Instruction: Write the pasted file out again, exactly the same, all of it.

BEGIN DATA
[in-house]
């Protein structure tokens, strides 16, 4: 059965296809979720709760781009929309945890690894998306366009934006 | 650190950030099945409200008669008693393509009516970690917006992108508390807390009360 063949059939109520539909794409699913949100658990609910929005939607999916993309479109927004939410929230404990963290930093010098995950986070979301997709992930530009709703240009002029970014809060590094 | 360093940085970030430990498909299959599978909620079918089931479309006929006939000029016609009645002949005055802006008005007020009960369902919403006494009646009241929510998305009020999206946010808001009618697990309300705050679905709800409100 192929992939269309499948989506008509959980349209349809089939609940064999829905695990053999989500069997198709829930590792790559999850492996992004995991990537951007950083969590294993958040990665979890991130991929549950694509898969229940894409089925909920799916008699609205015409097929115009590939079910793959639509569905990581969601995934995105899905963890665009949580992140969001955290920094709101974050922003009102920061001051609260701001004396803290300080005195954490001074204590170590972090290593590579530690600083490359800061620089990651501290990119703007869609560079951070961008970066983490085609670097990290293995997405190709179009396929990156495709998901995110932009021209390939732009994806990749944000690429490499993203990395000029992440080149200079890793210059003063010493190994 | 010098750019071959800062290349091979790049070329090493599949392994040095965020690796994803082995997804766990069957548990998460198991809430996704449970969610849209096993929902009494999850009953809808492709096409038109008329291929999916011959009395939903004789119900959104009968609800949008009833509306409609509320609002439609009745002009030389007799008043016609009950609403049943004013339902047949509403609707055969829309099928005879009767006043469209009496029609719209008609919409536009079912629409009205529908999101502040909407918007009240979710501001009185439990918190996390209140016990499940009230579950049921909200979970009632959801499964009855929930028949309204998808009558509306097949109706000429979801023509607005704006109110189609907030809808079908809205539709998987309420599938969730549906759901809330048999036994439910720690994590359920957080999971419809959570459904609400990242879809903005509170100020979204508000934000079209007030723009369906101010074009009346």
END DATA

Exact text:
[in-house]
């Protein structure tokens, strides 16, 4: 059965296809979720709760781009929309945890690894998306366009934006 | 650190950030099945409200008669008693393509009516970690917006992108508390807390009360 063949059939109520539909794409699913949100658990609910929005939607999916993309479109927004939410929230404990963290930093010098995950986070979301997709992930530009709703240009002029970014809060590094 | 360093940085970030430990498909299959599978909620079918089931479309006929006939000029016609009645002949005055802006008005007020009960369902919403006494009646009241929510998305009020999206946010808001009618697990309300705050679905709800409100 192929992939269309499948989506008509959980349209349809089939609940064999829905695990053999989500069997198709829930590792790559999850492996992004995991990537951007950083969590294993958040990665979890991130991929549950694509898969229940894409089925909920799916008699609205015409097929115009590939079910793959639509569905990581969601995934995105899905963890665009949580992140969001955290920094709101974050922003009102920061001051609260701001004396803290300080005195954490001074204590170590972090290593590579530690600083490359800061620089990651501290990119703007869609560079951070961008970066983490085609670097990290293995997405190709179009396929990156495709998901995110932009021209390939732009994806990749944000690429490499993203990395000029992440080149200079890793210059003063010493190994 | 010098750019071959800062290349091979790049070329090493599949392994040095965020690796994803082995997804766990069957548990998460198991809430996704449970969610849209096993929902009494999850009953809808492709096409038109008329291929999916011959009395939903004789119900959104009968609800949008009833509306409609509320609002439609009745002009030389007799008043016609009950609403049943004013339902047949509403609707055969829309099928005879009767006043469209009496029609719209008609919409536009079912629409009205529908999101502040909407918007009240979710501001009185439990918190996390209140016990499940009230579950049921909200979970009632959801499964009855929930028949309204998808009558509306097949109706000429979801023509607005704006109110189609907030809808079908809205539709998987309420599938969730549906759901809330048999036994439910720690994590359920957080999971419809959570459904609400990242879809903005509170100020979204508000934000079209007030723009369906101010074009009346």